Civil War Hero Elmer Ellsworth Had Ties to Chicago
Byline: Diana Dretske
The first hero of the American Civil War (1861-1865) was Col. Elmer Ellsworth of the Zouave Corps. In the years before the war, Ellsworth was considered "the most talked about man in America."
Ellsworth (1837-1861) was born in Malta, N.Y. When he was 17, he moved to Chicago and became prominent in the State Militia. In 1857, he met Charles DeVilliers, a veteran of the French Zouaves (an Algerian infantry which wore an uniform consisting of gaiters, baggy trousers, short jacket and tasseled cap). The meeting prompted Ellsworth to learn more about French light infantry drill. After a brief period of studying law in Springfield, where Ellsworth became friends with Abraham Lincoln, he returned to Chicago and formed the United States Zouave Cadets.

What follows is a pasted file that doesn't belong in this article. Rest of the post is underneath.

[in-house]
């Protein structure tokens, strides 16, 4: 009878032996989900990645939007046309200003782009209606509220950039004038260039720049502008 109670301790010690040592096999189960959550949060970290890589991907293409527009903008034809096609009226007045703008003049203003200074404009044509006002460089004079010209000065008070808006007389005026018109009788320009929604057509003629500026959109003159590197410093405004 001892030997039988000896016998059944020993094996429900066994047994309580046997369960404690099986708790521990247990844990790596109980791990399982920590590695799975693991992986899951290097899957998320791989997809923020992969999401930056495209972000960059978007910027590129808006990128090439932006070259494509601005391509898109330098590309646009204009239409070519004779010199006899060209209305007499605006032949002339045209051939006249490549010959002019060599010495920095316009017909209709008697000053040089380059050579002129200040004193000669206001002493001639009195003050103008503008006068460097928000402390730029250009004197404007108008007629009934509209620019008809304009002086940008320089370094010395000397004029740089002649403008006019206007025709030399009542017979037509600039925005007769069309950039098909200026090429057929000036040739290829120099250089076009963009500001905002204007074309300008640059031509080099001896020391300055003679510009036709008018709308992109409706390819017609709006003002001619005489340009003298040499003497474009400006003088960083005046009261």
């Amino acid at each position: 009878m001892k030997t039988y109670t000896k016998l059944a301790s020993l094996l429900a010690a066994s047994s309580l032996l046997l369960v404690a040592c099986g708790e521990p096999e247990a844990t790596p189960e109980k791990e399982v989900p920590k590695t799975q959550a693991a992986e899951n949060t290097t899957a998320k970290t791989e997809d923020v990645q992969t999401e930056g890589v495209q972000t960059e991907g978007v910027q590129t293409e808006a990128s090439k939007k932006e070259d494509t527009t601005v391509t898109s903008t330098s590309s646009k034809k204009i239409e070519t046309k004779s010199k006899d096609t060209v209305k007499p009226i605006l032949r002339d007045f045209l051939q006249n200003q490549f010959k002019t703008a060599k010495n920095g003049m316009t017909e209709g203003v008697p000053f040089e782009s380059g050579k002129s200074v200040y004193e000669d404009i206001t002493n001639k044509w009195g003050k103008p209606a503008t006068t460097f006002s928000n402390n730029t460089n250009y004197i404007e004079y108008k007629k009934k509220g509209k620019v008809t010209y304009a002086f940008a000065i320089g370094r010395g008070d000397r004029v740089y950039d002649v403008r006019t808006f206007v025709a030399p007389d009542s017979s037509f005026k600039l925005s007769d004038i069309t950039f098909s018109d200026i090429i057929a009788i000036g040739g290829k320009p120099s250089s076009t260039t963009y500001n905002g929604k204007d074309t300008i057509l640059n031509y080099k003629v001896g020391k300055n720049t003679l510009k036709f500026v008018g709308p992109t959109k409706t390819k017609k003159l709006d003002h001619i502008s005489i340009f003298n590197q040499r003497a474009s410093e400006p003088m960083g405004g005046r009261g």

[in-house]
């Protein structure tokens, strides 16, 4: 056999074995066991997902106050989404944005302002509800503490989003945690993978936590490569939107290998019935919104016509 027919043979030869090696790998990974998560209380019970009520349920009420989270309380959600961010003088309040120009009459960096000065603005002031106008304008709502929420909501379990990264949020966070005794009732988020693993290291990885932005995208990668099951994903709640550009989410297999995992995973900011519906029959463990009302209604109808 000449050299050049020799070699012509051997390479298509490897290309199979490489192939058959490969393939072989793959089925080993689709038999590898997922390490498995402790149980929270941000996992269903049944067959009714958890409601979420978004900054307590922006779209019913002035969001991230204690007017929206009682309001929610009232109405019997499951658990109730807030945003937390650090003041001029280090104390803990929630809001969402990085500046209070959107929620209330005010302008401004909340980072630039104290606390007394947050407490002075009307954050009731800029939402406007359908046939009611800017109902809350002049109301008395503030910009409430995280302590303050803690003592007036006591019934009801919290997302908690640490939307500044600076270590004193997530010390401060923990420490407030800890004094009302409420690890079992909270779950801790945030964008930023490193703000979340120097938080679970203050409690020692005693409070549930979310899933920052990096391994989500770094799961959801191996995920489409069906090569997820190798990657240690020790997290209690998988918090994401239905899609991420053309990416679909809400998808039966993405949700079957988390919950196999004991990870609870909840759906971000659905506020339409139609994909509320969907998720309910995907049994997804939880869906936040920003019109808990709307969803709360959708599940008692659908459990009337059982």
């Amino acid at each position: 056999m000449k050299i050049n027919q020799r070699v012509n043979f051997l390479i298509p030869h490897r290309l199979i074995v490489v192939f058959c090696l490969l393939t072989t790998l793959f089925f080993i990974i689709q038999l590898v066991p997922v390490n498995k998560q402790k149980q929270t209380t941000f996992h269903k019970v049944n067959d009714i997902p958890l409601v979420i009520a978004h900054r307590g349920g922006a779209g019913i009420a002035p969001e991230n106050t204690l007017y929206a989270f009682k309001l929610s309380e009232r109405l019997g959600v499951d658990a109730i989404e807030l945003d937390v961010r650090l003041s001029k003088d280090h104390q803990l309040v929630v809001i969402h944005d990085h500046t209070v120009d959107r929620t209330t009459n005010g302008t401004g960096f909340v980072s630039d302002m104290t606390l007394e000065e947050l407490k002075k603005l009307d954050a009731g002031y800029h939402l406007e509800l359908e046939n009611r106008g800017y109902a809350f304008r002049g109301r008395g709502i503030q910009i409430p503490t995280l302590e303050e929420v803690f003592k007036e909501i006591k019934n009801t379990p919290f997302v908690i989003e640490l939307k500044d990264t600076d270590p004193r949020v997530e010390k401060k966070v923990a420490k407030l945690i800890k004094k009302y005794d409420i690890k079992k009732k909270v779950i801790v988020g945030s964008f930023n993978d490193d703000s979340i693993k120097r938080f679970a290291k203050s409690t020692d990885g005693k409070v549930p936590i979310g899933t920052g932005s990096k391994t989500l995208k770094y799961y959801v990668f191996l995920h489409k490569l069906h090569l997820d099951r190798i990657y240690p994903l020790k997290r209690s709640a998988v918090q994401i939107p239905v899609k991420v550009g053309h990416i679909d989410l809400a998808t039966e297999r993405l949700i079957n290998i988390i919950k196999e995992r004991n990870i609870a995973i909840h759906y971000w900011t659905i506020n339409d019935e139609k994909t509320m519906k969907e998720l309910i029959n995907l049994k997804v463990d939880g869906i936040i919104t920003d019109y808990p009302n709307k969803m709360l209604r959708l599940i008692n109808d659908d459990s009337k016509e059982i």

By 1860, the Zouave cadets were considered the finest militia in the Midwest. Ellsworth promoted his Zouaves by challenging other state militias in drill competitions. The Zouaves handily beat their competitors and awed thousands of spectators, becoming known throughout the country for their "appearance of dashing ferocity."
Ellsworth's militia spawned a national Zouave craze. Overnight, Zouave units sprang into existence.
Even paper dolls were sold of the uniquely dressed young militia men.
Ellsworth went to Washington, D.C., when his friend Abraham Lincoln became president. When war seemed imminent, Ellsworth formed a new Zouave unit from Manhattan's volunteer firemen called the Fire Zouaves. …